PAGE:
A variety of mechanisms can be proposed to explain the potential effects of silicone and silicone by-products on the immune response. In this paper, we discuss information on the chemistry of silicon and silicon gels/elastomers, and the manufacture of silicone breast implants as they pertain to the bioreactivity of silicone. Moreover, with reference to silicone-mediated human adjuvant disease, an overview of experimental adjuvant-induced arthritis is presented; comparisons with graft-versus-host disease and chemically induced autoimmunity then follow. Particular attention is paid to similarities in the characteristics of silicone and classic lipid adjuvants. For example, macrophage activation is presumed to be a central event in silicone-induced autoimmunity. Since those genes uniquely expressed in macrophages activated by plastic adherence are similar to those induced by lipopolysaccharide, adherence to silicone rubber may initiate an inflammatory response by the same mechanism. Macrophage effects would also include the erosion of implants through the generation of oxidants and localized pH changes. The degradation products of silicone are also implicated in the adjuvant effects of silicone implants. There is evidence to suggest that oxidants produced by inflammatory cells preferentially inactivate CD8+ suppressor T cells. This could then lead to an inflammatory state, perhaps through oxidant-induced transcription factors such as NF-kB, resulting in a long-term pro-oxidant imbalance that manifests itself as a breakdown in immunological self-tolerance. The authors hypothesize that autoreactivity following oxidant stress evolved to enhance inflammatory repair mechanisms after tissue, cell or molecular damage by oxidants.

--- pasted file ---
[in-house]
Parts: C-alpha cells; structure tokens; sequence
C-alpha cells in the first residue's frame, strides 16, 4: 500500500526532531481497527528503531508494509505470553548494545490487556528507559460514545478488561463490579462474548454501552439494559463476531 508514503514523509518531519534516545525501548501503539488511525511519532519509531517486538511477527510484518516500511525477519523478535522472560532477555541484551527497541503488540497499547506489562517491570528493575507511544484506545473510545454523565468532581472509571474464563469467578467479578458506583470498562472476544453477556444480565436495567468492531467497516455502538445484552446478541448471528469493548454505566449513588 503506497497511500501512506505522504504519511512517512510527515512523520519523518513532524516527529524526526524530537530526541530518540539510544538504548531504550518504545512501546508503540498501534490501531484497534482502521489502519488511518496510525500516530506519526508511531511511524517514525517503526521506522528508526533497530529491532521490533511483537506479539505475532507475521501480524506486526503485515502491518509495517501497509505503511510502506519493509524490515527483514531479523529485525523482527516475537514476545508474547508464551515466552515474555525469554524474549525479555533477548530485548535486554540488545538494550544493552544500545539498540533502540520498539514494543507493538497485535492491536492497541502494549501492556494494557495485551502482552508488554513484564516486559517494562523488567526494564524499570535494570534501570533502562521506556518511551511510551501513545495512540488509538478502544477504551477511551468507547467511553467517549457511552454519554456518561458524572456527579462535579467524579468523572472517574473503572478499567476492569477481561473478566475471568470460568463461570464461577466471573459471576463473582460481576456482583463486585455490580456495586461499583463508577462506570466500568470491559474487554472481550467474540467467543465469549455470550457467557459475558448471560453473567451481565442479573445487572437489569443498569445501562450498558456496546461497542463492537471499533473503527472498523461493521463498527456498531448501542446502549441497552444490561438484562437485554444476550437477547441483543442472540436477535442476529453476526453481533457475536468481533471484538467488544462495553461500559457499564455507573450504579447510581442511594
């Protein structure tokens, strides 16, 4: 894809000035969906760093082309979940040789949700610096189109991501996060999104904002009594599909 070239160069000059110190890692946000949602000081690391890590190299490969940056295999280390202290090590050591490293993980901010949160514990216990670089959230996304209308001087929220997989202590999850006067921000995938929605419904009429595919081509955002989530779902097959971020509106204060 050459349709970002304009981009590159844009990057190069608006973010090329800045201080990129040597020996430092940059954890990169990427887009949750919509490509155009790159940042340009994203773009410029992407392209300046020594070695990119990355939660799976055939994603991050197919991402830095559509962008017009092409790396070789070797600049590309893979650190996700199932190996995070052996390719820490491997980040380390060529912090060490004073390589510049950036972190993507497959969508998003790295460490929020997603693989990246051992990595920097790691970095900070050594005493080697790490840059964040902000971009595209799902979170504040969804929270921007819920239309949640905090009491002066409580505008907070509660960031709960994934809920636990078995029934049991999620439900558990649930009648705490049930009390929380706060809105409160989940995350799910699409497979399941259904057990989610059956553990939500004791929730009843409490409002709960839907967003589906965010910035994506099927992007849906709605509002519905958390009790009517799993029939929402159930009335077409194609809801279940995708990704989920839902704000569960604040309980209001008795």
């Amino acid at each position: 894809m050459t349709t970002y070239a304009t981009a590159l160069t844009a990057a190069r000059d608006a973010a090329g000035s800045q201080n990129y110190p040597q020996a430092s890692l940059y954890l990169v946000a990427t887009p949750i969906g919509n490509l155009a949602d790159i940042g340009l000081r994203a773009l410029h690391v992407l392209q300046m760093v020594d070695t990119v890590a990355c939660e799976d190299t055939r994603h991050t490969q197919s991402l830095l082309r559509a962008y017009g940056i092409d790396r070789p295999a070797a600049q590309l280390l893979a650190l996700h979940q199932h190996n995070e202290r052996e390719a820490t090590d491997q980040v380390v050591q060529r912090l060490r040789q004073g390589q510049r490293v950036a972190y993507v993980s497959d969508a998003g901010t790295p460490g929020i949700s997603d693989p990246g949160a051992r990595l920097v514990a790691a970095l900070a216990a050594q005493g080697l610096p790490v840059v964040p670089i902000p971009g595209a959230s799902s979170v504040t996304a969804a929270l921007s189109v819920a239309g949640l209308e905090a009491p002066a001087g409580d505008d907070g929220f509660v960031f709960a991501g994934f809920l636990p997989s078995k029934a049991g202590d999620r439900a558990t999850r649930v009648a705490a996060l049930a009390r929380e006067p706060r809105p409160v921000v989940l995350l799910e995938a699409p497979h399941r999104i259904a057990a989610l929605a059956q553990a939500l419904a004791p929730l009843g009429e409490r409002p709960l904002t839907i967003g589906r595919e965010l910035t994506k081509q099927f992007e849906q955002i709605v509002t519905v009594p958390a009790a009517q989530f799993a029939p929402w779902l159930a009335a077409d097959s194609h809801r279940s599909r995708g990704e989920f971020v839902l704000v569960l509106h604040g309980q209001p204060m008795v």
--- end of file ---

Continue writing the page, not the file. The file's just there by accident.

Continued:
ASJC Scopus subject areas
- Food Science